Not winning any Mother-of-the-year awards

Any mother’s reaction in a crisis situation when looked back on could be classified as bizarre. My reactions that followed were not textbook. You learn in First Aid class to not move a victim. So, that’s exactly what I did. Upon opening the door, Cohen sat in a bush that was directly below the bedroom window he had fallen out of minutes before. My motherly instincts picked him up to comfort him. Step two of my not-so-perfect response was to call my husband at work. Not 9-1-1. Magnum had a bad habit of answering his office phone in speaker mode. When he answered he and his office mates received an earful, mainly an expletive-laden barrage of words. I wanted to know who had opened the @#$&?! upstairs window and I was pretty sure I already knew the answer.

A blur of activity, followed by fog

My husband calmly redirected my misguided anger toward calling for help. In my mind, I was saying, “I don’t feel like going to the Emergency Room today.” I did call for help. But I also realized that I nor my kid were in any condition to greet visitors. I could hear the volunteer department fire alarm go off in town so I figured I had only a couple moments to spruce myself up (a.k.a. put on a bra). Still holding my screaming child, I ran upstairs got dressed, and changed his diaper. I know! I told you, I’m not good at this kind of thing. EMT’s and paramedics soon arrived. I ushered them in. And as if out of a movie, they cleared off my dining room table, slapped down a backboard, and began assessing my kid. Like I would many times that day, I explained to them what happened. I desperately wanted to tell them, “I’m not a bad mom!” Unfortunately, this was not my first time in an ambulance with one of my kids. I have a full bag of stories to share eventually.

I need a hero!

EMT’s took us to the closest hospital. Much of that part is foggy. However, there were two things that stand out.  One moment was when our minister, Jim walked in the door. The look on his face told me just how serious this situation was and that he would try to make it okay. The second was when someone announced, “The bird is 20 minutes out.” Bird? My husband is in the Air Force and I have worked in a trauma center, I knew then that they weren’t talking about crows or a pretty red cardinal. The CT had shown narrowing of the spinal cord. Another surreal moment was when they took us to the helipad on the roof. There is a dedicated elevator to the roof. As Cohen was still strapped to the backboard, they wheeled him through the halls. People backed up against the walls as we passed. I could hear their whispers. “Oh, that poor baby!”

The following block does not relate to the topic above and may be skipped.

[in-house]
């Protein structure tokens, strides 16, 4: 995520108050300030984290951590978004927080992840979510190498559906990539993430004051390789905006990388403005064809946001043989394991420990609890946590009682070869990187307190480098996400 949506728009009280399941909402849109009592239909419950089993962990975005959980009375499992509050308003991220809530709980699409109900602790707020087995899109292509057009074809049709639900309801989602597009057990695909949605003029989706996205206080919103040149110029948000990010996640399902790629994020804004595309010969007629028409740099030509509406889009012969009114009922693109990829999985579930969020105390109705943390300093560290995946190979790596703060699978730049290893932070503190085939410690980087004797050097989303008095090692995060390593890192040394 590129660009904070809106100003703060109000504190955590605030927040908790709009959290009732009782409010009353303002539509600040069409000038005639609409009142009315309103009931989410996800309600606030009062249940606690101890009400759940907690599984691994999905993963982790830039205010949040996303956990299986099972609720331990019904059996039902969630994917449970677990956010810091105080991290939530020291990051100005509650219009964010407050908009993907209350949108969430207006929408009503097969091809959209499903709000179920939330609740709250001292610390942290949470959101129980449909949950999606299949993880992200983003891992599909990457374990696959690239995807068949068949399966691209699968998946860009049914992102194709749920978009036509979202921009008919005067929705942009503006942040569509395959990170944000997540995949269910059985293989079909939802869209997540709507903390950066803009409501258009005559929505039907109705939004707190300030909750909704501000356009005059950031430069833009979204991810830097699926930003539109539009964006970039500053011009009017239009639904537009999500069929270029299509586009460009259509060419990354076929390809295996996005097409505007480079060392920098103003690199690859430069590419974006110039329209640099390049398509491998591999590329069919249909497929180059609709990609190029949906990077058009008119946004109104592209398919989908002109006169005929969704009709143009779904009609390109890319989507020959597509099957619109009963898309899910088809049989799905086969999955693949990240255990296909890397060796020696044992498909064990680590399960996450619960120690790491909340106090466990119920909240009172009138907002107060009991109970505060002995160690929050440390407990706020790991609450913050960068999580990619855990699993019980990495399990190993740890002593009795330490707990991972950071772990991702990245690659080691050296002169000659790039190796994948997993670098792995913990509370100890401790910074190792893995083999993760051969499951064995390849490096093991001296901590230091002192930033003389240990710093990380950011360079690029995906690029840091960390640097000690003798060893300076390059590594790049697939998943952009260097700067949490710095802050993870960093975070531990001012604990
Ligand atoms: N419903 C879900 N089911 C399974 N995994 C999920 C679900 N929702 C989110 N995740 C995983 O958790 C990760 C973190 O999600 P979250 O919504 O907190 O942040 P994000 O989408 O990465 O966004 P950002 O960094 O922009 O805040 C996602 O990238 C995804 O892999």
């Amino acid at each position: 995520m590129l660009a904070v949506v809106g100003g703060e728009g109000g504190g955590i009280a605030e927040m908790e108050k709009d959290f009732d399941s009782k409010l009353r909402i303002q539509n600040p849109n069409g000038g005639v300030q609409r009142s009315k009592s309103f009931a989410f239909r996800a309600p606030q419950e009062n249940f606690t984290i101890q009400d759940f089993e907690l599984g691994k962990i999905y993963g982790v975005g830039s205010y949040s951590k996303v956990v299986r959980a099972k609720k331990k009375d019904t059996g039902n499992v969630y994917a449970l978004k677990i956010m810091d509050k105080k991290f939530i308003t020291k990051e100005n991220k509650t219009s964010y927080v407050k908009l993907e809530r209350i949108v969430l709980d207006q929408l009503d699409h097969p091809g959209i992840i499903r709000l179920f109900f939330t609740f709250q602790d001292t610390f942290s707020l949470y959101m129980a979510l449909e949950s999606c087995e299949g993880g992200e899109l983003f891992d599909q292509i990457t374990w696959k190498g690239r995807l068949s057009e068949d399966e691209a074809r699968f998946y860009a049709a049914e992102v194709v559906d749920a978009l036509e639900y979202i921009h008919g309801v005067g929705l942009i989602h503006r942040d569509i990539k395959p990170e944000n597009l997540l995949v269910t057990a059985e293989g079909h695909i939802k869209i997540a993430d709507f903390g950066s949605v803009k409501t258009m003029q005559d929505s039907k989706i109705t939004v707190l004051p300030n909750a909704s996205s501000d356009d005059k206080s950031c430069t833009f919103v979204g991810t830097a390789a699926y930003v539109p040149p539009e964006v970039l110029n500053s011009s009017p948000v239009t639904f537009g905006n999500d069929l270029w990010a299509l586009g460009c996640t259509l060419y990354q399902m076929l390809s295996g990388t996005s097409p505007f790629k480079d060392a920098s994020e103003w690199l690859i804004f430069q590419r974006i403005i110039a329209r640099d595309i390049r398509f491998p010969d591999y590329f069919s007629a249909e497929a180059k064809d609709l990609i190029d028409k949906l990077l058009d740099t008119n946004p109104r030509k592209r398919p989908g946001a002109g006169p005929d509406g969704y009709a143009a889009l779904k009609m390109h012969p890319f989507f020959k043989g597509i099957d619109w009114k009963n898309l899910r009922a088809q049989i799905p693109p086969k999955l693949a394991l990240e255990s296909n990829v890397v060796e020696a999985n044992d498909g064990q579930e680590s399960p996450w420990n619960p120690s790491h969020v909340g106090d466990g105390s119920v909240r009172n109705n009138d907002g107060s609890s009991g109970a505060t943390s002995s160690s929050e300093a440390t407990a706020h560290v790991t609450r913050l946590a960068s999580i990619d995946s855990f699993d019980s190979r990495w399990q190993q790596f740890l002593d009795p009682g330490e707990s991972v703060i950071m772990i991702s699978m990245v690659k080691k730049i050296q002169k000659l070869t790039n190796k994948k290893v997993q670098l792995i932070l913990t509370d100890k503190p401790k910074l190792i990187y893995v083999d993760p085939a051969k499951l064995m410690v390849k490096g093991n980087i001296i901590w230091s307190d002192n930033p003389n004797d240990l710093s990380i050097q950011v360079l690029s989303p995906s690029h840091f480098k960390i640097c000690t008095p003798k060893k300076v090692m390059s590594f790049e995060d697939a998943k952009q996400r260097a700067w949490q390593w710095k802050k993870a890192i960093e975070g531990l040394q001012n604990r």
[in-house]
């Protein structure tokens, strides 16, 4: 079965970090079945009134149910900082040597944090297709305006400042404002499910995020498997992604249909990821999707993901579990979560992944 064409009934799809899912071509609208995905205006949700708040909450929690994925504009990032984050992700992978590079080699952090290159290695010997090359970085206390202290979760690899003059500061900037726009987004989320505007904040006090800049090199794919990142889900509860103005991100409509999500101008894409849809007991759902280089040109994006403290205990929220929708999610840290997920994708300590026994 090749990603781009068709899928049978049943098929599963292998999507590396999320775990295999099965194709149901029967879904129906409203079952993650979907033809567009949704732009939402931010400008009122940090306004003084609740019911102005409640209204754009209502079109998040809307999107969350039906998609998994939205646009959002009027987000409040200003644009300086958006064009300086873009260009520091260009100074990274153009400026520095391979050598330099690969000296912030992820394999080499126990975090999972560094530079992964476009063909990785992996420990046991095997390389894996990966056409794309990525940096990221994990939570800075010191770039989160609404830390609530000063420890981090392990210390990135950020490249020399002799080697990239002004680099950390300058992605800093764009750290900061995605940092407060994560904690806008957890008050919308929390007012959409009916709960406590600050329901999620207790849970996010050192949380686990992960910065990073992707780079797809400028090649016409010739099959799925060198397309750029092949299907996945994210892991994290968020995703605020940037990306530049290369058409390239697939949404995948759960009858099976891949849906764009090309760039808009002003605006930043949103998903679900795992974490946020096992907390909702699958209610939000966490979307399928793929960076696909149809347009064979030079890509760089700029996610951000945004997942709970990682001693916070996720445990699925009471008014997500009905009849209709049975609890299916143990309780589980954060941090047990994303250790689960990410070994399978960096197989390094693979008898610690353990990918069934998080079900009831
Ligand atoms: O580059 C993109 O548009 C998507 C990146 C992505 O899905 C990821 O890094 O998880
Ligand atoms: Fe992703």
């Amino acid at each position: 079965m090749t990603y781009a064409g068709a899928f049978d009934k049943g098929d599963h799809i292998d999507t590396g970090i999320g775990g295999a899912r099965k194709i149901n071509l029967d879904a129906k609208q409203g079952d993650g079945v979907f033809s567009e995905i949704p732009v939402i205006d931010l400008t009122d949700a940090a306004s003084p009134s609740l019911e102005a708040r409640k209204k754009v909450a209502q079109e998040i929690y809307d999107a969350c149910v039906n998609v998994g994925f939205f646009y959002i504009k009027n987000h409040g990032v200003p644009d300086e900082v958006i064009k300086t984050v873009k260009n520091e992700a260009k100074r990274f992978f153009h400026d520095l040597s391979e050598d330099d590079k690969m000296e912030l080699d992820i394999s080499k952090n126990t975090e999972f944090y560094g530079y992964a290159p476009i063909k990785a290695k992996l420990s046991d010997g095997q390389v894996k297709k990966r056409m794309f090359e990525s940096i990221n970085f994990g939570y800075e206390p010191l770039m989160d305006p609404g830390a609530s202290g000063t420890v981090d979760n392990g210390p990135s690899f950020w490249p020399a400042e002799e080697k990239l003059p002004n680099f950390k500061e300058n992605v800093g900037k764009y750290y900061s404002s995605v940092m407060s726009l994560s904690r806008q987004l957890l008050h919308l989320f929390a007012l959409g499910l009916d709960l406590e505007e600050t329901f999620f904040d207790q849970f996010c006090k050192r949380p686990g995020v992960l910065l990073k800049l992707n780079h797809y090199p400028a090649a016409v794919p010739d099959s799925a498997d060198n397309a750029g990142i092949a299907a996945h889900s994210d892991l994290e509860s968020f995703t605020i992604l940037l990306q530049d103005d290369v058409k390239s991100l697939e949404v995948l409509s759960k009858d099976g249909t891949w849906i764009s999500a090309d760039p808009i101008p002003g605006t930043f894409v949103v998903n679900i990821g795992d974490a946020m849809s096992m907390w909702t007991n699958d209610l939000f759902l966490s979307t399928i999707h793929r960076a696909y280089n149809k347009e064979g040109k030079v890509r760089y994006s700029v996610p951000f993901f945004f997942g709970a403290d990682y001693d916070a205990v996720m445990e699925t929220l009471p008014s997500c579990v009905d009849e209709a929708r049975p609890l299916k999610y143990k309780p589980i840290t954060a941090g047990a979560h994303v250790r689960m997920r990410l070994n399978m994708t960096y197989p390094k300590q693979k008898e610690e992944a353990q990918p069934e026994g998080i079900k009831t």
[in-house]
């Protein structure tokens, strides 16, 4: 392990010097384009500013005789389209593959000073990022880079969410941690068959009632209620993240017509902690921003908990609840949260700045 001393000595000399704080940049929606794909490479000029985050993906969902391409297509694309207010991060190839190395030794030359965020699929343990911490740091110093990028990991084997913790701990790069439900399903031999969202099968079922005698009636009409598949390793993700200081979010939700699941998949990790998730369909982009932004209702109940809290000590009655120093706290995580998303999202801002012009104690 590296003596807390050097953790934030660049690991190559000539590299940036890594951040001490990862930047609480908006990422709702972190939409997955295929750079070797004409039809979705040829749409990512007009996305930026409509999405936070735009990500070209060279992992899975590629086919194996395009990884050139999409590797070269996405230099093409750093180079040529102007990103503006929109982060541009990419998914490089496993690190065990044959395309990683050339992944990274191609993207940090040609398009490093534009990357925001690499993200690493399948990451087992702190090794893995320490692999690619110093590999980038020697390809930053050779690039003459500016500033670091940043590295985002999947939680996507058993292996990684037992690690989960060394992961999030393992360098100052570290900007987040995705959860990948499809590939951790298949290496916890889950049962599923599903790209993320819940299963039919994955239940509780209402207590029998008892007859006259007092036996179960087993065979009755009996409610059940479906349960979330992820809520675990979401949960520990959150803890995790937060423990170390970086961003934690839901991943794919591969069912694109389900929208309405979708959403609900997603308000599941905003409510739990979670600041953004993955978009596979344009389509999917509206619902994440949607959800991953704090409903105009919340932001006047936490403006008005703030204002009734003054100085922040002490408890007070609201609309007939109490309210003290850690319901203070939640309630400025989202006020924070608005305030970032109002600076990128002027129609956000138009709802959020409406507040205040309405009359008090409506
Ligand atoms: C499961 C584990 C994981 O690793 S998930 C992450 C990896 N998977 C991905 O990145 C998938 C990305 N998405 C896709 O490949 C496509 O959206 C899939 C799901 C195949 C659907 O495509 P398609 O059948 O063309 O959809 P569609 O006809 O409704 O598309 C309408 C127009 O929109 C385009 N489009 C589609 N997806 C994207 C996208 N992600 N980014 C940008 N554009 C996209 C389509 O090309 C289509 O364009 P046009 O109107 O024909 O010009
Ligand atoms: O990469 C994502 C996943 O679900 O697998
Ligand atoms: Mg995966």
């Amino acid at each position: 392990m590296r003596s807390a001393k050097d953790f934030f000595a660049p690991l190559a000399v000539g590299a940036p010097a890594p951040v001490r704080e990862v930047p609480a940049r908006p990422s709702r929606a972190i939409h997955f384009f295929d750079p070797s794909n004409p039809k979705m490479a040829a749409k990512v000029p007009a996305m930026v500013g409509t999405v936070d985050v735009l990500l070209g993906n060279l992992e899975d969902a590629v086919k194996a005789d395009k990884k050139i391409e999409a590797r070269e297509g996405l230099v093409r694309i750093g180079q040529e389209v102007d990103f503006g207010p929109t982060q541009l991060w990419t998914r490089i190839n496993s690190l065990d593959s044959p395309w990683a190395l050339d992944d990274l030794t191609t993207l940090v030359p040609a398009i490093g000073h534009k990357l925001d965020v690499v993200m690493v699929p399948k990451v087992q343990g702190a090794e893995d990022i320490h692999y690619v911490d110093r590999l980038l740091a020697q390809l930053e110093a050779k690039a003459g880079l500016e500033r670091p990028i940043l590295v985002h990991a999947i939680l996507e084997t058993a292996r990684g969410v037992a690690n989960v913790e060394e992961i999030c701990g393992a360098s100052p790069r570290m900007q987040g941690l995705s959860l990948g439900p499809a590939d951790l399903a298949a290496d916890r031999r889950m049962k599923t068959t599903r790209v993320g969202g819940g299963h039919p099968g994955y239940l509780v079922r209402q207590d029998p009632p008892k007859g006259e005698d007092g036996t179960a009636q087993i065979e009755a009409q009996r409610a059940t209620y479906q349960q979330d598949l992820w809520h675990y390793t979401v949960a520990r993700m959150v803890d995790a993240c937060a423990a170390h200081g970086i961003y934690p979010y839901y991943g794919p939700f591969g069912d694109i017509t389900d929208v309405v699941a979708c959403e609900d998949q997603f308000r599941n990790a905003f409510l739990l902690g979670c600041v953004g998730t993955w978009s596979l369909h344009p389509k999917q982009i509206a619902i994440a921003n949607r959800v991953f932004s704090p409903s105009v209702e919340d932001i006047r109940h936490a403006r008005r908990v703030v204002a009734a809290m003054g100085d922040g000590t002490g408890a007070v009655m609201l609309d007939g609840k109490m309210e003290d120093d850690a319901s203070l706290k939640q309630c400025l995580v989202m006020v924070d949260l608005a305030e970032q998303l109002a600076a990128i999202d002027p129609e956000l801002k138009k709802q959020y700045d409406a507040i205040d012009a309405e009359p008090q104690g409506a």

I document these times because in them I find heroes. I can’t remember names or faces but I remember how they made me feel. On this particular LifeFlight, there was a pilot, a flight nurse, and a tech. I was buckled into the front seat of the helicopter while Cohen was loaded underneath and behind me. The pilot gave me a headset and some basic passenger instructions. You could tell he knew the gravity of the situation but his voice was soothing. We took off soon after. I could see Pastor Jim standing down below by his car, ready to drive to the trauma center about 45 minutes north. The pilot talked to the air traffic controllers and then we started our journey. My husband was at that time a flight commander of the local Air Force base air traffic controllers. They were the ones that talked to the pilot that day. A friend of mine was actually in the tower when the flight took off. At some point, the flight nurse, called to me to tell me that Cohen had fallen asleep. Heroes were all around us that day.

Lessons I learned that day my kid fell out of the window

To wrap up this story, he ended up being fully evaluated and released after being observed all day. As Pastor Jim likes to say, “A miracle happened on the flight that day”. Certainly seems that way. I know thousands of kids fall out of windows every year and many are not as fortunate as Cohen. My friend Angie wrote an article that included Cohen’s story. Read more: https://www.militaryspouse.com/military-life/are-your-kids-safe-playing-upstairs/.

I did a lot of things wrong. Afterward, it took forgiving myself for not being attentive to my kids. Every time I had to explain to a medical professional what happened, I felt they were judging me. They probably weren’t. Sitting in a medivac flight with your kid is one of the worst experiences for a parent. I had to let go of anger aimed at my husband for leaving the window open. In hindsight, I realized I was suffering from PTSD. Above all, I looked for heroes in our situation and thank God for watching over us and planting that bush underneath the window. We had a lot of prayer warriors that day. It could have ended much worse. I share Cohen’s story because there are other parents out there who have had a kid fall from a window. I’m not alone. I also share so that another mother doesn’t have to go through that experience.

But it wouldn’t be the last time I was in an ambulance with one of my kids. To be continued.